Peruvian cuisine is the culmination of three distinct food cultures. The indigenous food practices of the Inca Empire met Spanish culinary traditions in the 16th century, forming the basis of Peruvian cuisine. A strong African influence which came from the influx of slave labour during the colonial period and an influx of immigrant groups in later years from Japan, China and Italy added their own ethnic flavours to the pot, creating a varied cuisine often known as Peruvian Fusion. Each region has its own speciality and Peruvians are fiercely proud of their national and regional dishes.
Peru has around 28 diverse microclimates- from the vertical plateaus of the Andes to the exotic selvas (jungles) around the Amazon River and the arid, coastal capital of Lima. These provide Peru with an incredible diversity of food crops such as potatoes, purple corn, quinoa, cocoa, plantains, botija olives, bright green lemons and aji (Peruvian chilis). Dairy products are popular and meat and fish are a big part of the Peruvian diet. Indigenous animals like the famous cuy (guinea pig) and alpaca are eaten around Cusco and beyond whilst game such as wild pig, deer and even monkey is occasionally eaten in the jungle. The difficulty in breeding cattle at high altitude meant beef was historically produced on the coast near Lima but it is now eaten in Cusco too, alongside chicken, lamb and pork. The Pacific Ocean provides much of the countries fish and seafood but the Amazon and other rivers are also fished, mainly for trout, but also for turtles and piranhas.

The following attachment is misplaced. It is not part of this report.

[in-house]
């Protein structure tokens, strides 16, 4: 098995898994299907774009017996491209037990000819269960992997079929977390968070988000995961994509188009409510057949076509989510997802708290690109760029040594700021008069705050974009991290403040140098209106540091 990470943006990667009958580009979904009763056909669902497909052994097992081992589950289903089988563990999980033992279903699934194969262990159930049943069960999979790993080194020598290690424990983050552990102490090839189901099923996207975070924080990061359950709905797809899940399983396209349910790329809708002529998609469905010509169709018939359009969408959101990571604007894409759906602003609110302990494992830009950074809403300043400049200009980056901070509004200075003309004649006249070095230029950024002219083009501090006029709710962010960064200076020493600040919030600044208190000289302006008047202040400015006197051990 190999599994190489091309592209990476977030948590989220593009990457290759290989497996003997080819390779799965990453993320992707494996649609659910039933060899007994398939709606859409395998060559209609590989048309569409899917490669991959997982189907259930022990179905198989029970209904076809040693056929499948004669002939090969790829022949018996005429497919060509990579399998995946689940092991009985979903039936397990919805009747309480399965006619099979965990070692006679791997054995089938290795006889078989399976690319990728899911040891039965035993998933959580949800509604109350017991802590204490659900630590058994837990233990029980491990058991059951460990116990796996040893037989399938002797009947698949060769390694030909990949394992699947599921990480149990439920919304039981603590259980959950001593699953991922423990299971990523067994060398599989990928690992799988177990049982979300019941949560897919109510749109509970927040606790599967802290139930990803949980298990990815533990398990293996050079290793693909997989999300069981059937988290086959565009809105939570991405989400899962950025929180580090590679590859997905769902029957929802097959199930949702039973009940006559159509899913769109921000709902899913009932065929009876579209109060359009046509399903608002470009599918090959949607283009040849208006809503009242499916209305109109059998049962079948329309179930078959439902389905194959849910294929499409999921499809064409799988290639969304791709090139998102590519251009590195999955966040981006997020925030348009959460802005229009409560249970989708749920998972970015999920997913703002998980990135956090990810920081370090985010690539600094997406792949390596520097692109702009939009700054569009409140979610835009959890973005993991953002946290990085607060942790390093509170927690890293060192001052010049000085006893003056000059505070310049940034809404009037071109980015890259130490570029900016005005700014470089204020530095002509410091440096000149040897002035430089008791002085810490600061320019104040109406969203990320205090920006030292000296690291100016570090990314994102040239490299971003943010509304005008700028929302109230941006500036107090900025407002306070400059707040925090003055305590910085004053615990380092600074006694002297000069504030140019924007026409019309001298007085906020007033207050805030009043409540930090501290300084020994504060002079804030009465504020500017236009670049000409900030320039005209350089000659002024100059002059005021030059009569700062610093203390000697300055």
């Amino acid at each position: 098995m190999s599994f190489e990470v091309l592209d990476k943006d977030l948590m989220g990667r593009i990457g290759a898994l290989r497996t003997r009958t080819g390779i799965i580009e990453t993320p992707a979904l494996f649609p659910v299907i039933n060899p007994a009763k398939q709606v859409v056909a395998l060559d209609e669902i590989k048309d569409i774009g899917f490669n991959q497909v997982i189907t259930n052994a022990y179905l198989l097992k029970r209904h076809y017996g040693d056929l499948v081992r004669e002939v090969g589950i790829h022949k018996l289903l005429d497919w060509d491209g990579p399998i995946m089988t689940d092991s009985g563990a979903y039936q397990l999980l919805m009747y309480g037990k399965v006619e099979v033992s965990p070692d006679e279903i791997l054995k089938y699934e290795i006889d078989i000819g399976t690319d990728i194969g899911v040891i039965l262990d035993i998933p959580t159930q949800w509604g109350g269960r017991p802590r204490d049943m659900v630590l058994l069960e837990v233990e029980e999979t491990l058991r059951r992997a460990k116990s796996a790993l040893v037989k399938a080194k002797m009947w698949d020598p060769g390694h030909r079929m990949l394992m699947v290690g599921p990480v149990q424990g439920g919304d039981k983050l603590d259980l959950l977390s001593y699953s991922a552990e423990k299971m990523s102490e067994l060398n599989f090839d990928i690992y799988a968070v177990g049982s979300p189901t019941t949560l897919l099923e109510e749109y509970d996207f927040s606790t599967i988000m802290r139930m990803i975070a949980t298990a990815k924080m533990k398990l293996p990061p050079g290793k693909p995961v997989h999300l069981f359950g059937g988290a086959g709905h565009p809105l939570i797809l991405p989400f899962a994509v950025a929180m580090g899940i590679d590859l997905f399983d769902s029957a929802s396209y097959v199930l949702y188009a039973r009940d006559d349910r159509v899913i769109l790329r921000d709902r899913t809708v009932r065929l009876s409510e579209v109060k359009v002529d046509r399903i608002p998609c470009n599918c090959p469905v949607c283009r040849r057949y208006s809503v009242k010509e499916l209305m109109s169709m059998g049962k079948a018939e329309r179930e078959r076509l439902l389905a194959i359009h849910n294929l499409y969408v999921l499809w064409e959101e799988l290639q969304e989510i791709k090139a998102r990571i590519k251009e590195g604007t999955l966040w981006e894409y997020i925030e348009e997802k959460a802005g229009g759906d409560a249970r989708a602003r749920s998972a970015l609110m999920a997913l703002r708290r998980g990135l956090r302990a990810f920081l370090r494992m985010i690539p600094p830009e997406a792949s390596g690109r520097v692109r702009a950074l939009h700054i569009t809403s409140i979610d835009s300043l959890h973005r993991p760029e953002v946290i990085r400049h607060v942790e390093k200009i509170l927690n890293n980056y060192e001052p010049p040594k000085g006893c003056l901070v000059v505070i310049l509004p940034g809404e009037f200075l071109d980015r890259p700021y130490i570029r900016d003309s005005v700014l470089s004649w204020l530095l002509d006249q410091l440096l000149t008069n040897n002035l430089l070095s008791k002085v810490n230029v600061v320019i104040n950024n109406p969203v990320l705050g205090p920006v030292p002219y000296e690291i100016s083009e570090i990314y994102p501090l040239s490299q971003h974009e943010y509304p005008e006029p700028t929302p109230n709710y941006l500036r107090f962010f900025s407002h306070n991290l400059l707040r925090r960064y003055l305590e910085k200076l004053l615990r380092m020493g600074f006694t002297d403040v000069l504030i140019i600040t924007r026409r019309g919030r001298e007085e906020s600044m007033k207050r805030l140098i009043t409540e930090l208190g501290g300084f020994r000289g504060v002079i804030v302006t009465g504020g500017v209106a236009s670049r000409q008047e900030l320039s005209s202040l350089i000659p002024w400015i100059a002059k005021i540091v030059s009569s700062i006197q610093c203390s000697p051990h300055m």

The local diet in Cusco has been based on corn, potatoes, rice and indigenous animals for hundreds of years. This is still the case today and restaurants and street vendors reflect these culinary traditions as well as embracing more international influences. Typical dishes you will find in Cusco include; Cuy Chactado (fried guinea pig), Lomo Saltado (stir fried beef with rice and French fries) and Anticuchos (Skewers of marinated, grilled meat- usuallybeef heart). Dishes from other parts of the country like Ceviche (‘raw’ fish marinated in lime and chilli, served with sweet potato, onion and corn), Empanadas (meat turnovers), chupe de camarones (crayfish, potato, milk and aji soup) and Pappa Rellena (deep-fried potato stuffed with ground meat, eggs and olives) are also popular. The Pachamanca, ‘earth oven’, is a special banquet usually reserved for large celebrations amongst Peruvian families. Various meats, including cuy, vegetables and herbs are wrapped in banana leaves and slowly cooked underground on a bed of hot stones ,then shared by everyone. You can get in on the act in Cusco too where restaurants are preparing their own Pachamancas for customers.
Of course Cusco has not escaped the influence of modern fast food from North America, and hamburgers and pizzas are readily available in many restaurants. Chifa (Chinese) restaurants are also popular and offer a unique take on Chinese food that often fuses local culinary ingredients and influences. Vegetarian and vegan food is steadily increasing with many, often Indian based, cafés and restaurants catering for meat and dairy free diets. Try ocopa (boiled potatoes with cheese and nuts) or arroz tapado (a mix of onions, garlic, tomatoes, raisins, eggs, olives and rice- just ask for it without the steak!) Choclo (giant corn on the cob) is often smothered in aji and can be bought from street vendors making for a delicious snack whilst exploring.